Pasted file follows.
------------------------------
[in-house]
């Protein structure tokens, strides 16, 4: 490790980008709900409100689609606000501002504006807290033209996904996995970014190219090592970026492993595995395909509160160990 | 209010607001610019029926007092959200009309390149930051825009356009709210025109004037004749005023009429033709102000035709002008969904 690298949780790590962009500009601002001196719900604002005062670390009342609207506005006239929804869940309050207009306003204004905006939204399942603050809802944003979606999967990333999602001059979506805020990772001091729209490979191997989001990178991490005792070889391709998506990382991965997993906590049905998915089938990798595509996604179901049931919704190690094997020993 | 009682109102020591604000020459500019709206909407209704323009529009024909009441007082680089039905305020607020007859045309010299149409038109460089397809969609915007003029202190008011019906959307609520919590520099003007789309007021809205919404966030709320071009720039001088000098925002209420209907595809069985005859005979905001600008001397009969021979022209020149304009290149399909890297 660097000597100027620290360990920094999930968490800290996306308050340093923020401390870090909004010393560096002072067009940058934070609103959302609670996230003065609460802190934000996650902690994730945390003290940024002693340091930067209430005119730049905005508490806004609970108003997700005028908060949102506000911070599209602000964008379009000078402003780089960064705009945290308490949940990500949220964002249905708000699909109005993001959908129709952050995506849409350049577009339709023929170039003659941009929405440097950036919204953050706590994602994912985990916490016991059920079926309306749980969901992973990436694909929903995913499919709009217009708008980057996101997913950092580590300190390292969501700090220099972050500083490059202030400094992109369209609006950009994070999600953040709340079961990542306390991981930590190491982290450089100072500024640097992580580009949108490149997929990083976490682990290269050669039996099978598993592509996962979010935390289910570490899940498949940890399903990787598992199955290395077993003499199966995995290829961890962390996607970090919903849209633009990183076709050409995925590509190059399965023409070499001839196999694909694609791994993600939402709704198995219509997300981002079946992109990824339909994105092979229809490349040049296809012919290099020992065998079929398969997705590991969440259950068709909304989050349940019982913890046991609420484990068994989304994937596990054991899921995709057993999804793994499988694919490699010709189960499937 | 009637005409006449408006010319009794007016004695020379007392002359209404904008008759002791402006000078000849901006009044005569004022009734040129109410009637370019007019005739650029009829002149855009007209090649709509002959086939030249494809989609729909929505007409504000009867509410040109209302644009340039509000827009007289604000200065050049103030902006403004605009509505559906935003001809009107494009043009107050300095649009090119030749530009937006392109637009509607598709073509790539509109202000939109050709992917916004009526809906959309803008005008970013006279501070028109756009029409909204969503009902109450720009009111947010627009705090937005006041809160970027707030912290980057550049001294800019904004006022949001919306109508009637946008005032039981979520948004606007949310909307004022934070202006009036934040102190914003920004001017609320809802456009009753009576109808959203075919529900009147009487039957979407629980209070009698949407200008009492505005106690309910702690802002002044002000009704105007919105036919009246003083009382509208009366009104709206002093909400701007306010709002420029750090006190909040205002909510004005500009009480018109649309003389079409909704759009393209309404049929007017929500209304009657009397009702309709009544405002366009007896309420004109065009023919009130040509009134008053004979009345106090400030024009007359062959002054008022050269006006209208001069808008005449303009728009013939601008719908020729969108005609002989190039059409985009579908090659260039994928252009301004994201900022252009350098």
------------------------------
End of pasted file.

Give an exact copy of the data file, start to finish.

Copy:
[in-house]
């Protein structure tokens, strides 16, 4: 490790980008709900409100689609606000501002504006807290033209996904996995970014190219090592970026492993595995395909509160160990 | 209010607001610019029926007092959200009309390149930051825009356009709210025109004037004749005023009429033709102000035709002008969904 690298949780790590962009500009601002001196719900604002005062670390009342609207506005006239929804869940309050207009306003204004905006939204399942603050809802944003979606999967990333999602001059979506805020990772001091729209490979191997989001990178991490005792070889391709998506990382991965997993906590049905998915089938990798595509996604179901049931919704190690094997020993 | 009682109102020591604000020459500019709206909407209704323009529009024909009441007082680089039905305020607020007859045309010299149409038109460089397809969609915007003029202190008011019906959307609520919590520099003007789309007021809205919404966030709320071009720039001088000098925002209420209907595809069985005859005979905001600008001397009969021979022209020149304009290149399909890297 660097000597100027620290360990920094999930968490800290996306308050340093923020401390870090909004010393560096002072067009940058934070609103959302609670996230003065609460802190934000996650902690994730945390003290940024002693340091930067209430005119730049905005508490806004609970108003997700005028908060949102506000911070599209602000964008379009000078402003780089960064705009945290308490949940990500949220964002249905708000699909109005993001959908129709952050995506849409350049577009339709023929170039003659941009929405440097950036919204953050706590994602994912985990916490016991059920079926309306749980969901992973990436694909929903995913499919709009217009708008980057996101997913950092580590300190390292969501700090220099972050500083490059202030400094992109369209609006950009994070999600953040709340079961990542306390991981930590190491982290450089100072500024640097992580580009949108490149997929990083976490682990290269050669039996099978598993592509996962979010935390289910570490899940498949940890399903990787598992199955290395077993003499199966995995290829961890962390996607970090919903849209633009990183076709050409995925590509190059399965023409070499001839196999694909694609791994993600939402709704198995219509997300981002079946992109990824339909994105092979229809490349040049296809012919290099020992065998079929398969997705590991969440259950068709909304989050349940019982913890046991609420484990068994989304994937596990054991899921995709057993999804793994499988694919490699010709189960499937 | 009637005409006449408006010319009794007016004695020379007392002359209404904008008759002791402006000078000849901006009044005569004022009734040129109410009637370019007019005739650029009829002149855009007209090649709509002959086939030249494809989609729909929505007409504000009867509410040109209302644009340039509000827009007289604000200065050049103030902006403004605009509505559906935003001809009107494009043009107050300095649009090119030749530009937006392109637009509607598709073509790539509109202000939109050709992917916004009526809906959309803008005008970013006279501070028109756009029409909204969503009902109450720009009111947010627009705090937005006041809160970027707030912290980057550049001294800019904004006022949001919306109508009637946008005032039981979520948004606007949310909307004022934070202006009036934040102190914003920004001017609320809802456009009753009576109808959203075919529900009147009487039957979407629980209070009698949407200008009492505005106690309910702690802002002044002000009704105007919105036919009246003083009382509208009366009104709206002093909400701007306010709002420029750090006190909040205002909510004005500009009480018109649309003389079409909704759009393209309404049929007017929500209304009657009397009702309709009544405002366009007896309420004109065009023919009130040509009134008053004979009345106090400030024009007359062959002054008022050269006006209208001069808008005449303009728009013939601008719908020729969108005609002989190039059409985009579908090659260039994928252009301004994201900022252009350098």